Alan Bates (very young innocent 1950’s sounding English voice):
“Are you married?“
Anthony Quinn (very gruff, worldly 1950’s Greek-sounding voice):
“Am I married?–I have a HOUSE, a WIFE, CHILDREN–the full CATASTROPHE!”
It’s a sequence I’ve been dining out on ever since I saw the film in the Sixties.
Roll forward to Sunday morning in “our” nearby village and a group of youngsters ( late teens for the most part) are gathering for a final dance rehearsal.
They’re leaving at five this evening for an international dance festival in San Sebastian on the north east Atlantic coast of Spain.
Along one wall of the rehearsal hall–below the many colorful photos of dances and costumes– the neat pile of suitcases is growing.
The level of chatter from the excited young dancers is getting louder–many of the group are probably leaving Greece for the first time.
Meredith sat opposite Maria–the mother of one of the dancers and also a member of the troupe–two nights ago, at a seaside taverna dinner given by our hostess, Peggotty, for Corfiot friends, made over the many years she and Andrew have been coming to Corfu for holidays.
When Meredith asked Maria where she could see some authentic Greek folk dances, Maria had a whispered exchange with nearby friends at the table then turned back to Meredith and said that if she liked, she could come to the final rehearsal on Sunday at the hall in Sinies.
The answer to her prayers!
By ten it’s already hot as locals and holiday makers come by to collect their day’s bread supply from the village store opposite the rehearsal hall.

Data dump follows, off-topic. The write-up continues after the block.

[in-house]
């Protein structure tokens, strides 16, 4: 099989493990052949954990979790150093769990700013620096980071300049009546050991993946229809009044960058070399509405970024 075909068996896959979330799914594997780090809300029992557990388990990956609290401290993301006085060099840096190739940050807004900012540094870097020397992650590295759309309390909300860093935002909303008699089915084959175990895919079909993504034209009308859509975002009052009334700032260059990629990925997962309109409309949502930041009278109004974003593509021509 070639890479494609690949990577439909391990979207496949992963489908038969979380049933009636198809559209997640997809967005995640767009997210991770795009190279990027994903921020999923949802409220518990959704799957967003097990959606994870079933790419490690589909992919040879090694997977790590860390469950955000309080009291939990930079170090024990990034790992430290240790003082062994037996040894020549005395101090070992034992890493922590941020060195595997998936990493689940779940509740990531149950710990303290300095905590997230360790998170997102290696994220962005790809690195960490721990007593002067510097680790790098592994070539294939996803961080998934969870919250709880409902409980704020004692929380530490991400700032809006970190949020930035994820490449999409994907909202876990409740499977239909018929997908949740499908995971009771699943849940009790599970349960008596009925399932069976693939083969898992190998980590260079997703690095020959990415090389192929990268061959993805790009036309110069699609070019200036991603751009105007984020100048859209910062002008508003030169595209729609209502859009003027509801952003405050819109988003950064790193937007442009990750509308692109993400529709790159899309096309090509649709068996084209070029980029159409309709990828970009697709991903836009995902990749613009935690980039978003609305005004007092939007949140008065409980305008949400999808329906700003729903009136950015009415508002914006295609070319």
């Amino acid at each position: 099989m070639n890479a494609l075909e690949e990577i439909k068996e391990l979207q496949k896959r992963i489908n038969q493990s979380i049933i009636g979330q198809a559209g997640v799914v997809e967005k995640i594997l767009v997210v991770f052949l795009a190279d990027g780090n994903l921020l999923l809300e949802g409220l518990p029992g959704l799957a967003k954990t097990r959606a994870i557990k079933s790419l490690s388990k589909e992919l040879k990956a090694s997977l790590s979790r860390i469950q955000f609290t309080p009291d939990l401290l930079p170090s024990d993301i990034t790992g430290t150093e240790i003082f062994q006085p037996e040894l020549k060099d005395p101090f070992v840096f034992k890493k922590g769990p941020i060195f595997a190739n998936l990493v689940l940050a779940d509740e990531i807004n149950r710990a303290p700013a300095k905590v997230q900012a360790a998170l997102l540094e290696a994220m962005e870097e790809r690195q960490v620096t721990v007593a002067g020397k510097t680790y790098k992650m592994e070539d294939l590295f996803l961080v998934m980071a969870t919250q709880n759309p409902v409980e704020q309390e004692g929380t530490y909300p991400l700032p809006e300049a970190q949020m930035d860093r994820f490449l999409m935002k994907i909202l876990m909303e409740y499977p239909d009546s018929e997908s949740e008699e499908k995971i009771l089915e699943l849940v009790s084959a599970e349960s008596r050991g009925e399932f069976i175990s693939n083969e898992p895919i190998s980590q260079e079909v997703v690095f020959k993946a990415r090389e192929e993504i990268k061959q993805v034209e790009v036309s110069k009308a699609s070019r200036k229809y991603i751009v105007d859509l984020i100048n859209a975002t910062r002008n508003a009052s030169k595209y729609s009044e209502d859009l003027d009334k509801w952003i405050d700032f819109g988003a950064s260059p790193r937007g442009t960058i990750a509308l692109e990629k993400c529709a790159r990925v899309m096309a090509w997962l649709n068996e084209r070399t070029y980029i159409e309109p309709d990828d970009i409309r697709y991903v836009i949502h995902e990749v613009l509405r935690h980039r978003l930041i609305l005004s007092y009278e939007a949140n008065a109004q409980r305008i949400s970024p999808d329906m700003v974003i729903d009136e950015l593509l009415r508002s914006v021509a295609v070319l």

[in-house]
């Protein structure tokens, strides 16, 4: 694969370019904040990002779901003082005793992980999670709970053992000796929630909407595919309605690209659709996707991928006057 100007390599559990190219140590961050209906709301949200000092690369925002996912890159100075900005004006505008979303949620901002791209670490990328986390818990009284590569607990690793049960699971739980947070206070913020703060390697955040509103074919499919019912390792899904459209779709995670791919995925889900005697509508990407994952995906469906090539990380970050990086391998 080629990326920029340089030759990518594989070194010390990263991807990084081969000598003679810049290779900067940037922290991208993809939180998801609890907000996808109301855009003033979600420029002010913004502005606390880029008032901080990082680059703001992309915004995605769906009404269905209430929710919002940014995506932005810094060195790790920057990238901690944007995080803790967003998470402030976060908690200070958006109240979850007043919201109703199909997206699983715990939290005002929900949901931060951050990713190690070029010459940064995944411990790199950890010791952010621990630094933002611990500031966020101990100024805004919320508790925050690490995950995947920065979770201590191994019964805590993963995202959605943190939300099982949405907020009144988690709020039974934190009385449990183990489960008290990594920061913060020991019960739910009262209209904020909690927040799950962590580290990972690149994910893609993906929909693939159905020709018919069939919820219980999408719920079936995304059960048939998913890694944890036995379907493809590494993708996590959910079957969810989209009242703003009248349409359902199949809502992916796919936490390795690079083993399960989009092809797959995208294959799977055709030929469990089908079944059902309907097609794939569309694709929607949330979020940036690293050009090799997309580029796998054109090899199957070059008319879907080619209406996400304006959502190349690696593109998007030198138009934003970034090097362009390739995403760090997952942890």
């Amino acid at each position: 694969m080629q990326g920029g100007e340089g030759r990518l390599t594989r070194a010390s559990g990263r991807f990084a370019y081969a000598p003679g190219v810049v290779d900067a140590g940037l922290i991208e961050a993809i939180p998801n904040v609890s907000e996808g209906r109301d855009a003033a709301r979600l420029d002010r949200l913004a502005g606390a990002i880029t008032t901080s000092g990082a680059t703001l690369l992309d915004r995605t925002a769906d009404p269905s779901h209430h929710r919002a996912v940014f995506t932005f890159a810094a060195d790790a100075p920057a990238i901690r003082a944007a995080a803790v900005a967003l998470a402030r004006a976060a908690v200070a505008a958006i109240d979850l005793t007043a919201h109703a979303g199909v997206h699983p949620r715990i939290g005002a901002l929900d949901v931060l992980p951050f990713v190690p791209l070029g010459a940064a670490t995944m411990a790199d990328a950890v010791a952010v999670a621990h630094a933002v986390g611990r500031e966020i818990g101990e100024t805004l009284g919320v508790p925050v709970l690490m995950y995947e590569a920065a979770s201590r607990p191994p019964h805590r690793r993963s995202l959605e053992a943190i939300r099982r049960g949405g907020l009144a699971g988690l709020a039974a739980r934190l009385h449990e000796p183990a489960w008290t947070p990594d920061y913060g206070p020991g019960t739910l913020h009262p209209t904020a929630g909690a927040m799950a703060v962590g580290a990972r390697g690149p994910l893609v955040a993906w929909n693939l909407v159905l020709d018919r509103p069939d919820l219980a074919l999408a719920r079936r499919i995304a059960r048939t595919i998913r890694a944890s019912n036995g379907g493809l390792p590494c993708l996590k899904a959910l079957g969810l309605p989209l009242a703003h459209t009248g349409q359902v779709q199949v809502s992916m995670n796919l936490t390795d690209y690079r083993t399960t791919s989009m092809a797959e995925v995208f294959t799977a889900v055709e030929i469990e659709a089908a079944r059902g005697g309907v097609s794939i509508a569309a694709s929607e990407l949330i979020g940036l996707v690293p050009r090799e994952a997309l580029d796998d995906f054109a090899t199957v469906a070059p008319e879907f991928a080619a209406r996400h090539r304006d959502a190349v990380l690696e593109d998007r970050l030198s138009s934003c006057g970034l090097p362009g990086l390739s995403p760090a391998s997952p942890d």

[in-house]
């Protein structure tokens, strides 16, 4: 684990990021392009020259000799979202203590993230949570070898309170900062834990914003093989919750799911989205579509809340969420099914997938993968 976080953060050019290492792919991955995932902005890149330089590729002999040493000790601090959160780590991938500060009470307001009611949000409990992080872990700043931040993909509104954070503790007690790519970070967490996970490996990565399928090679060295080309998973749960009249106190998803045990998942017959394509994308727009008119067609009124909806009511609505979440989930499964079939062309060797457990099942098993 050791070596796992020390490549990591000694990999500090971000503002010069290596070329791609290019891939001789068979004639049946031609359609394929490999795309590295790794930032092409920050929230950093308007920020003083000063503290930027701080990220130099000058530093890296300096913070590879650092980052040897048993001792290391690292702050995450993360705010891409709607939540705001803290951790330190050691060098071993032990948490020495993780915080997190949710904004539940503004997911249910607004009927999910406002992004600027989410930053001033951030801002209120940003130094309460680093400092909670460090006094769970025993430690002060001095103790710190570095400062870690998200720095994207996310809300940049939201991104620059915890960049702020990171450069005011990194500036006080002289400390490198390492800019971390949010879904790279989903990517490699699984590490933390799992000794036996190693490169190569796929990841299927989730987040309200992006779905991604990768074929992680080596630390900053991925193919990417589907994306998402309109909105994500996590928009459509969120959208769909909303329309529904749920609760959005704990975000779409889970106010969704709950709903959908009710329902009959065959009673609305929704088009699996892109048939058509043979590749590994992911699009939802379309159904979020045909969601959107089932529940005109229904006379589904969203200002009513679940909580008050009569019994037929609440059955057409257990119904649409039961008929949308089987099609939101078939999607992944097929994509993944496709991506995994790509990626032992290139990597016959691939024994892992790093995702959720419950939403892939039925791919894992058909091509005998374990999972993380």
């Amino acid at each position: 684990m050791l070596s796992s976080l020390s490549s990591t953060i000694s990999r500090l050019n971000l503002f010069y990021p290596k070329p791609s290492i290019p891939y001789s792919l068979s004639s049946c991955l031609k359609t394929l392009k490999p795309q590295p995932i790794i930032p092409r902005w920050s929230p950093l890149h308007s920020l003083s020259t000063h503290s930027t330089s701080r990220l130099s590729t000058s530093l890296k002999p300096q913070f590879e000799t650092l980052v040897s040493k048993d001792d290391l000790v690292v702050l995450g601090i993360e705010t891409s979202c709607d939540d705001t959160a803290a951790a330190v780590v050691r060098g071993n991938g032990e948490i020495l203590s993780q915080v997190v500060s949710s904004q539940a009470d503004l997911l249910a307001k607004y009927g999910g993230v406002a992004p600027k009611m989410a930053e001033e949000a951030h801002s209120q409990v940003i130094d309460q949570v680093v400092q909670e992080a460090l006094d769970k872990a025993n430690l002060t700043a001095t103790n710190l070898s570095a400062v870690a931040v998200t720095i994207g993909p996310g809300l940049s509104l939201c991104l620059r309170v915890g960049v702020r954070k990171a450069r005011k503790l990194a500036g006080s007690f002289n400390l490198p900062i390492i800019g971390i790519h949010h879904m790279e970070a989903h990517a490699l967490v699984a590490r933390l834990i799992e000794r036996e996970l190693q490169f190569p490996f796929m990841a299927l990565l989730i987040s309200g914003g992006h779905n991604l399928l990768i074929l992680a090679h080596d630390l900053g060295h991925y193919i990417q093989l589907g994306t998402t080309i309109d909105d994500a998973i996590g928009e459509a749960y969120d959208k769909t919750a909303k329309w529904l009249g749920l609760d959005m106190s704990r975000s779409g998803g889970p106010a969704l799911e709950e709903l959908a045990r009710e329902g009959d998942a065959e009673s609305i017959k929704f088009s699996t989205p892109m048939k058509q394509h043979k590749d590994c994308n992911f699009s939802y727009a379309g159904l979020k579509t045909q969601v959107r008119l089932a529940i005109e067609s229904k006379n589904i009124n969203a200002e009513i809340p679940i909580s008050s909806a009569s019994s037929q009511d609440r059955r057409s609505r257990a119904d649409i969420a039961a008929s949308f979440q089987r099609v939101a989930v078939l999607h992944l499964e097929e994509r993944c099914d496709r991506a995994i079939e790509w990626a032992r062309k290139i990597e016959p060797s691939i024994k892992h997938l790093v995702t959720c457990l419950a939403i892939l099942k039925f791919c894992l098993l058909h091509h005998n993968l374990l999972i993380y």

Word has got round our group and it has grown like Topsy–the final rehearsal is turning into a non-dress performance–not a bad thing perhaps for the young dancers to experience a real audience.
Inside the hall it’s sweltering, as the three musicians (accordionist, balalaika player and guitarist) start to play
and the informally dressed dancers begin to circle,
under the encouraging eye of Ioannis Vlahos, one of the best dance teachers in Corfu– we are told.
For the next hour they run through their repertoire.
It’s an impressive display.
The assurance and ease of movement, the lightness of touch and the commitment to a tradition is delightful to watch.
Then after a pause to catch their breath and drink some water they regroup for the final dance–ZORBA!
As we approached Corfu Town on our way to the airport just before six that evening, a big tourist coach passed us at speed on the dual carriageway.
In the back window a large sign announced it was carrying members of THE CULTURAL ASSOCIATION OF SINIES! They were on their way!